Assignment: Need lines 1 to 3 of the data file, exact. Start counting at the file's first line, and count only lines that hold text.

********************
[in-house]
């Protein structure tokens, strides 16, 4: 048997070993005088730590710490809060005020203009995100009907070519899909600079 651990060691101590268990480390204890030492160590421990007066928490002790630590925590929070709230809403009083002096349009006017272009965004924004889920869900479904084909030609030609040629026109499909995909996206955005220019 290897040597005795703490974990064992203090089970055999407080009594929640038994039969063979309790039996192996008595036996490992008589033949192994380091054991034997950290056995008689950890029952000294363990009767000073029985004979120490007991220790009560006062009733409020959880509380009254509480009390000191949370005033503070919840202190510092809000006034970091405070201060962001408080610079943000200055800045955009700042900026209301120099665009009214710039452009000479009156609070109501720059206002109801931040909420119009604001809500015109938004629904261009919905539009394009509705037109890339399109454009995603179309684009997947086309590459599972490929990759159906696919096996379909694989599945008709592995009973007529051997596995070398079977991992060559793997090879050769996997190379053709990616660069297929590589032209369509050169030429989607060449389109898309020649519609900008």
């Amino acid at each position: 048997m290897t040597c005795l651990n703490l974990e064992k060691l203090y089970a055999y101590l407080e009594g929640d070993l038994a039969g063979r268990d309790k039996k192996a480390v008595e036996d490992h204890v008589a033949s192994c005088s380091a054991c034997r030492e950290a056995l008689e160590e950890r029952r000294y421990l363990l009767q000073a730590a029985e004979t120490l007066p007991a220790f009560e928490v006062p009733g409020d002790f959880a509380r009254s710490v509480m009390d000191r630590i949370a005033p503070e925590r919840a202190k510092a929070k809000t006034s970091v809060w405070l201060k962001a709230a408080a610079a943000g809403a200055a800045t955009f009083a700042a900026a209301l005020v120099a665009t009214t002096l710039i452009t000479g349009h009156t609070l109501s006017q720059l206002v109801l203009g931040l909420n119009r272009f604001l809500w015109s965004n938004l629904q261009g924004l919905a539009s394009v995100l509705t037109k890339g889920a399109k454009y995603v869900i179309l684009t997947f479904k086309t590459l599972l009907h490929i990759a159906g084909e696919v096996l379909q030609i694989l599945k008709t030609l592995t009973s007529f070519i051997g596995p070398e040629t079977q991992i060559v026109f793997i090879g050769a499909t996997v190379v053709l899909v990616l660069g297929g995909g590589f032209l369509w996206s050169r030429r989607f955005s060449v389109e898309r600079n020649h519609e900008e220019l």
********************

[in-house]
């Protein structure tokens, strides 16, 4: 048997070993005088730590710490809060005020203009995100009907070519899909600079 651990060691101590268990480390204890030492160590421990007066928490002790630590925590929070709230809403009083002096349009006017272009965004924004889920869900479904084909030609030609040629026109499909995909996206955005220019 290897040597005795703490974990064992203090089970055999407080009594929640038994039969063979309790039996192996008595036996490992008589033949192994380091054991034997950290056995008689950890029952000294363990009767000073029985004979120490007991220790009560006062009733409020959880509380009254509480009390000191949370005033503070919840202190510092809000006034970091405070201060962001408080610079943000200055800045955009700042900026209301120099665009009214710039452009000479009156609070109501720059206002109801931040909420119009604001809500015109938004629904261009919905539009394009509705037109890339399109454009995603179309684009997947086309590459599972490929990759159906696919096996379909694989599945008709592995009973007529051997596995070398079977991992060559793997090879050769996997190379053709990616660069297929590589032209369509050169030429989607060449389109898309020649519609900008």
């Amino acid at each position: 048997m290897t040597c005795l651990n703490l974990e064992k060691l203090y089970a055999y101590l407080e009594g929640d070993l038994a039969g063979r268990d309790k039996k192996a480390v008595e036996d490992h204890v008589a033949s192994c005088s380091a054991c034997r030492e950290a056995l008689e160590e950890r029952r000294y421990l363990l009767q000073a730590a029985e004979t120490l007066p007991a220790f009560e928490v006062p009733g409020d002790f959880a509380r009254s710490v509480m009390d000191r630590i949370a005033p503070e925590r919840a202190k510092a929070k809000t006034s970091v809060w405070l201060k962001a709230a408080a610079a943000g809403a200055a800045t955009f009083a700042a900026a209301l005020v120099a665009t009214t002096l710039i452009t000479g349009h009156t609070l109501s006017q720059l206002v109801l203009g931040l909420n119009r272009f604001l809500w015109s965004n938004l629904q261009g924004l919905a539009s394009v995100l509705t037109k890339g889920a399109k454009y995603v869900i179309l684009t997947f479904k086309t590459l599972l009907h490929i990759a159906g084909e696919v096996l379909q030609i694989l599945k008709t030609l592995t009973s007529f070519i051997g596995p070398e040629t079977q991992i060559v026109f793997i090879g050769a499909t996997v190379v053709l899909v990616l660069g297929g995909g590589f032209l369509w996206s050169r030429r989607f955005s060449v389109e898309r600079n020649h519609e900008e220019l």